"Fleshing out consensus": Radical pragmatism, civil rights, and the algebra project.Jessica T. Wahman - 2009 - Education and Culture 25 (1):pp. 7-16.
    It has been said that pragmatism's "merely instrumental" truths fail to motivate radical change whereas absolute ideals make excellent guiding and driving forces for justice. However, in Radical Equations: Math Literacy and Civil Rights, Robert Moses speaks of the radical success of pragmatic principles, used in the Civil Rights Movement, that are continued today in the Algebra Project. This paper applies Dewey's claims about education and community to Moses's own arguments as a means of depicting the (...)
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  43.  2
    Church Against State: How Industry Groups Lead the Religious Liberty Assault on Civil Rights, Healthcare Policy, and the Administrative State.Joanna Wuest & Briana S. Last - 2024 - Journal of Law, Medicine and Ethics 52 (1):151-168.
    Industry-funded religious liberty legal groups have sought to undermine healthcare policy and law while simultaneously attacking the rights of sexual and gender minorities. Whereas past scholarship has tracked religiously-affiliated healthcare providers’ growing political power and attendant transformations to legal doctrine, our account emphasizes the political donors and visionaries who have leveraged religious providers and the U.S. healthcare system’s delegated structure to transform social policy and bureaucratic agencies more generally.
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  44.  94
    Debating the Danish Cartoons: Civil Rights or Civil Power?Cindy Holder - 2006 - UNB Law Journal 55:179-185..
    The controversy that accompanied the publication and reprinting of cartoons depicting the Prophet Muhammed as part of a 2005 editorial in the Danish newspaper Jyllands-Posten has been widely interpreted as yet another illustration of an ineliminable tension between multiculturalism and liberalism. Such an interpretation would have us believe that what is at issue in defending the cartoons is our commitment to civil liberties as a mainstay of liberal democracy. But is this really what is at issue? A closer examination (...)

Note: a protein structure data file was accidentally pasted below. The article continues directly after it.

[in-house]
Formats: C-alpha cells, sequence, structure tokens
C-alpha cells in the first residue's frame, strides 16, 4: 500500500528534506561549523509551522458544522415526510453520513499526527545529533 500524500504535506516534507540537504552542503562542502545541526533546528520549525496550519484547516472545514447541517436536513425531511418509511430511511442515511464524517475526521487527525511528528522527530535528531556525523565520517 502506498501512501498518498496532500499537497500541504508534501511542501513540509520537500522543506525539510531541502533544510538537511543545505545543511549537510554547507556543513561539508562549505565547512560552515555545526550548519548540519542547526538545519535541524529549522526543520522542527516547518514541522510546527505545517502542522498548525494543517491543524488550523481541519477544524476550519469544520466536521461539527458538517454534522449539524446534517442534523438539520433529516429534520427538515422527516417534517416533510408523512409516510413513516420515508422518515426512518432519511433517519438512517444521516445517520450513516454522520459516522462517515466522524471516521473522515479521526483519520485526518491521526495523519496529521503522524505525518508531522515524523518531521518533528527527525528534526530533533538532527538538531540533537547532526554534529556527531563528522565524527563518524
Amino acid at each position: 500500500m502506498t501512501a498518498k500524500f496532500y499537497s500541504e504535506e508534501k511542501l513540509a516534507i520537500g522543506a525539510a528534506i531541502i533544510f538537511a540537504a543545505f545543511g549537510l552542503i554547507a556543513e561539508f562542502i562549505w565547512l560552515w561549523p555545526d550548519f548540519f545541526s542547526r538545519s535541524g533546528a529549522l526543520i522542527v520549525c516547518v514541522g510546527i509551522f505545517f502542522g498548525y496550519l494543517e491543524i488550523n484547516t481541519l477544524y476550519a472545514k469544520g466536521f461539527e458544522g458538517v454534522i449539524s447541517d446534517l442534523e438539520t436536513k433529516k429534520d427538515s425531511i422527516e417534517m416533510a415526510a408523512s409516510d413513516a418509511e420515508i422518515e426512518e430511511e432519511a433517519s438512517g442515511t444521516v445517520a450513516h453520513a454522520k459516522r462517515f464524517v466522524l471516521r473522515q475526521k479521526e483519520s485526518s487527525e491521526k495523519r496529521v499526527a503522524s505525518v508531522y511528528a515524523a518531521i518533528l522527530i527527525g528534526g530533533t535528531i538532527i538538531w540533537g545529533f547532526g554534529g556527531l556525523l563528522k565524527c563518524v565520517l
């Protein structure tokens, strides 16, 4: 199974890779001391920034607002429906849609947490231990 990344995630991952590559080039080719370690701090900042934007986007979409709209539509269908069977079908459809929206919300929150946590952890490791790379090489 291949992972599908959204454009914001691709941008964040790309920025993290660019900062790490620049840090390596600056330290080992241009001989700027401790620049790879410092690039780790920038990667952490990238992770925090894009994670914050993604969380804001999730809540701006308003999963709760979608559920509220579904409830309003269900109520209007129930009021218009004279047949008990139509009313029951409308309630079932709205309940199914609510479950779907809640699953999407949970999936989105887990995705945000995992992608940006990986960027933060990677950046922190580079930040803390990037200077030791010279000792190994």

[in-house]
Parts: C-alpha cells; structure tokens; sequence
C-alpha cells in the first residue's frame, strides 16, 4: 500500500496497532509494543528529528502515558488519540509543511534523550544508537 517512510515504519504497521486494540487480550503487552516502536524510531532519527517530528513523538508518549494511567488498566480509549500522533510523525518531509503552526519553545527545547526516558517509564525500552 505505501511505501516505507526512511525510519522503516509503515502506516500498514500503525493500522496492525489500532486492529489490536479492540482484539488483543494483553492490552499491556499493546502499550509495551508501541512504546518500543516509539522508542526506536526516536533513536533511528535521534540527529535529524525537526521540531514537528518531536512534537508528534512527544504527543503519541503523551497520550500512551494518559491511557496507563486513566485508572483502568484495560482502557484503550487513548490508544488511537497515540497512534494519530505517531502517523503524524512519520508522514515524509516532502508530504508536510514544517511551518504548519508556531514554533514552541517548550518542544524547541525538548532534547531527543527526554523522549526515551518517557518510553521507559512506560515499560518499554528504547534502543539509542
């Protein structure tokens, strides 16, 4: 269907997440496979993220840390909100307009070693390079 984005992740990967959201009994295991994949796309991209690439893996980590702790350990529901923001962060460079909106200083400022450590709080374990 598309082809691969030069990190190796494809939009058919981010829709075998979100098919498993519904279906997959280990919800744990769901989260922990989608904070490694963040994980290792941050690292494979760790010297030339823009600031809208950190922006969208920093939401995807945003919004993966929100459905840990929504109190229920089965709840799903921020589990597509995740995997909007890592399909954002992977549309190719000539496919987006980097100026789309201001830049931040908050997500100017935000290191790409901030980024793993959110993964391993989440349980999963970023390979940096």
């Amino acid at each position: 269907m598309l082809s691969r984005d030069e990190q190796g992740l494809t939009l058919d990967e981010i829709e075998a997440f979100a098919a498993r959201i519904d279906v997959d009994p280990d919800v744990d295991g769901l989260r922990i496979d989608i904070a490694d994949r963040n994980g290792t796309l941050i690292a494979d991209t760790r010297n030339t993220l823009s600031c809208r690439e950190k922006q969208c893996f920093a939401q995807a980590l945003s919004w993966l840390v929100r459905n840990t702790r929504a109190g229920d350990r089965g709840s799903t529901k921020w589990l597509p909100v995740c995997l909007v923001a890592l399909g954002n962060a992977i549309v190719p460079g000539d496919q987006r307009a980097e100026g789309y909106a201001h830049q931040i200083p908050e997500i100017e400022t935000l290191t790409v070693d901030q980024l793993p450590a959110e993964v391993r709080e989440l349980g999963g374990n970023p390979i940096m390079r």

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  45.  70
    Women of the Civil Rights Movement: Black Feminism and Social Progress.Jane Duran - 2015 - Philosophia Africana 17 (2):65-73.
  46. The System of Objects of Civil Rights: Problem of Concepts.Asta Jakutytė-Sungailienė - 2012 - Jurisprudencija: Mokslo darbu žurnalas 19 (1):143-157.
    The Civil Code of Lithuania (1964), in force until 2000, did not regulate the objects of civil rights, thus Chapter V of Part III of Book I of the Civil Code of Lithuania is a significant novelty. Several approaches to an abstract definition of the objects of civil rights still exists in the legal doctrine: whether the object of civil rights and the object of the civil relationship coincide; is the object (...)
     
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  47.  51
    Human rights and civil rights.Rex Martin - 1980 - Philosophical Studies 37 (4):391 - 403.
  48.  18
    The Civil Case for Civil Rights.Louis Brown - 2023 - The National Catholic Bioethics Quarterly 23 (3):395-407.
    Louis Brown discusses the mission of sharing the healing love of Christ, particularly in health care. He investigates how doing so requires that we respect the rights to life, conscience, and religious freedom as the foundations for human dignity in our health care system.
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  49.  18
    Laying Claim to Martin Luther King Jr. and the Civil Rights Legacy.Karen V. Guth - 2020 - Journal of Religious Ethics 48 (1):26-44.
    This essay assesses the oft‐made link between Walter Rauschenbusch and Martin Luther King Jr. Denying neither Rauschenbusch’s influence on King nor King’s social gospel status, it nevertheless questions the way historians locate Rauschenbusch’s legacy in King and the civil rights movement. This strategy, however unintentionally, reproduces the white social gospel’s “astigmatism” on race and undermines the contributions of black social gospel (and other neglected) leaders even as revised histories affirm them. After exploring King’s references to Rauschenbusch and Rauschenbusch’s (...)
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  50.  35
    Civil religious contention in Cairo, Illinois: priestly and prophetic ideologies in a “northern” civil rights struggle.Jean-Pierre Reed, Rhys H. Williams & Kathryn B. Ward - 2016 - Theory and Society 45 (1):25-55.
    We argue that analyses of civil religious ideologies in civil rights contention must include the interplay of both movement and countermovement ideologies and must recognize the ways in which such discourse amplifies conflict as well as serves as a basis for unity. Based on in-depth interviews, archival research, and content analysis of civil religious language, this article examines how priestly and prophetic civil religious discourses, and the infusion of Black power ideologies, provided significant and dynamic (...)